Oh, come on, who am I fooling? I was just lazy. I’m ridiculously lazy - always have been. The fact is, I hate dealing with web applications. Debugging and tweaking takes waaaay longer on the web than it does on the desktop, even if you’re using a local development server. And these PHP-scripted systems are invariably a mess, no matter how you slice it… Sure, WordPress is better than most, but it’s still a crap shoot as to whether you’re going to get any of it working in a reasonable amount of time. When I upgraded this installation we lost all of our categories, for example. Turns out the database now calls them “Terms,” and they’re organized into a “Taxonomy.” Great! Read the rest of this entry »
“If people can write a functional open source operating system, there is no reason why they can’t write an encyclopaedia.”
This comparison keeps turning up, and while it sounds reasonable on a sloganeering level, its fundamentally wrong.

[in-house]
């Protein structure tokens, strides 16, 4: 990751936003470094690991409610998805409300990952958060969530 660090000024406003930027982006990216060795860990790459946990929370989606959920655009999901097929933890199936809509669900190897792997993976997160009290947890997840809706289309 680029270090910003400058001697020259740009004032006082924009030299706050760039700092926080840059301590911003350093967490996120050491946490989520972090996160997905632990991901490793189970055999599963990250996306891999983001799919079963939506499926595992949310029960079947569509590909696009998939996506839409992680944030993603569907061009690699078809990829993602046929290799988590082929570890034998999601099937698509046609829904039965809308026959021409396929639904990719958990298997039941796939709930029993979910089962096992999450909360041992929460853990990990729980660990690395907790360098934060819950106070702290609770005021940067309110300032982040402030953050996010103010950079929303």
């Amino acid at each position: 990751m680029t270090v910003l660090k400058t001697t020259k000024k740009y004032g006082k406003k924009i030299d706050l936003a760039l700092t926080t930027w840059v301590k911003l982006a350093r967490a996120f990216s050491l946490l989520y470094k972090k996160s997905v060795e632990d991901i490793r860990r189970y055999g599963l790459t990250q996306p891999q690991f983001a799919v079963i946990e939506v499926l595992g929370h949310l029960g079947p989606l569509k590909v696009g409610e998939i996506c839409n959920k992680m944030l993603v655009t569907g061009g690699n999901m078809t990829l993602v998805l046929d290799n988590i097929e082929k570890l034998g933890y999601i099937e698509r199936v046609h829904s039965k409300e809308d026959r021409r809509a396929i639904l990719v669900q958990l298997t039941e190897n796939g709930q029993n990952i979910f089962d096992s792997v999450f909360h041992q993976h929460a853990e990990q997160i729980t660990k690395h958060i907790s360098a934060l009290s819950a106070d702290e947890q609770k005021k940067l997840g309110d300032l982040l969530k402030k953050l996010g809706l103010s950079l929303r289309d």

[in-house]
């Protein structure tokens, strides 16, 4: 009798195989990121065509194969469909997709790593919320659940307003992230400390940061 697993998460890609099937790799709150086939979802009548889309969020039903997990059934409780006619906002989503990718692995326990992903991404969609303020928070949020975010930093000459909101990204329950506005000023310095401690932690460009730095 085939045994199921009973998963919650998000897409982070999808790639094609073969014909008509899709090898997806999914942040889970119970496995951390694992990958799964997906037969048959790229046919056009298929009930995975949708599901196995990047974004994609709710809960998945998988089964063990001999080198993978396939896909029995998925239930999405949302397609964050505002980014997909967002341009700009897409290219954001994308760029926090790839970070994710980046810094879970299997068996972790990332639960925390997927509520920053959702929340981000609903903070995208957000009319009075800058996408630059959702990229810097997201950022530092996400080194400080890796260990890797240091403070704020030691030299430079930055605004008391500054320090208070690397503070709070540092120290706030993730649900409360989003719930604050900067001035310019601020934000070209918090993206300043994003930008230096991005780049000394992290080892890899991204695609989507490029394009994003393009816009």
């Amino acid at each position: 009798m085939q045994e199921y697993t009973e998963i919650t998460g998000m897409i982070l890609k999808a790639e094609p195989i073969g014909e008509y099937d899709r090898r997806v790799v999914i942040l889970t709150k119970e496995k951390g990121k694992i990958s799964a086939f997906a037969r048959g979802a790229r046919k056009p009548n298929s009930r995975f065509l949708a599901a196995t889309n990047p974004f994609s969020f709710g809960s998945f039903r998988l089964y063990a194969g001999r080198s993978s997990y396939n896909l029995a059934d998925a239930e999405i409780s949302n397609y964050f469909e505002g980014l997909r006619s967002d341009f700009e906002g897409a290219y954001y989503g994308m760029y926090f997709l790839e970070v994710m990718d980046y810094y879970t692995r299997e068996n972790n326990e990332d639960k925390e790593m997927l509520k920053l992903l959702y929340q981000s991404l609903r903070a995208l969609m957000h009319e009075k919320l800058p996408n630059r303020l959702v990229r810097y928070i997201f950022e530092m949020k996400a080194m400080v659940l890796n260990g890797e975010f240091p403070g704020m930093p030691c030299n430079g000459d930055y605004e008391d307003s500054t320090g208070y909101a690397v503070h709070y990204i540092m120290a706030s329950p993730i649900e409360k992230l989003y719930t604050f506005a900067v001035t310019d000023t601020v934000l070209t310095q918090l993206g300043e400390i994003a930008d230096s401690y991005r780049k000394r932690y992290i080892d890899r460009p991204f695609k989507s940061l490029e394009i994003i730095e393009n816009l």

The driver for the development of Linux is real and pressing - the movement of mass computing to a monolithic, corporately-controlled standard is stiflingly unhealthy, and OSS breeds diversity and invention. Particularly, had LAMP [Editors note: Linux, Apache, MySQL, PHP] not been created, a lot of the web innovation of the last decade likely wouldn’t have happened. Good-quality developers were drawn to OSS for good reasons, and established a decent level of governance because you just can’t engineer software without it. Because the technically incompetent don’t last long, Linux benefits from a virtuous circle: better software = more users = more developers = better software.
This post was submitted to the Wikipedia Review forum in February 2008 by the Reviewer “Dogbiscuit”:
Dogbiscuit: Not so long ago, Gomi did a pretty good summary of what was wrong with Wikipedia (enshrined in blogland now). In recent posts, there have been some observations about why this is a problem. I’m sure others can put this in more learned ways, but I would like to set it out in simple terms, for public consumption.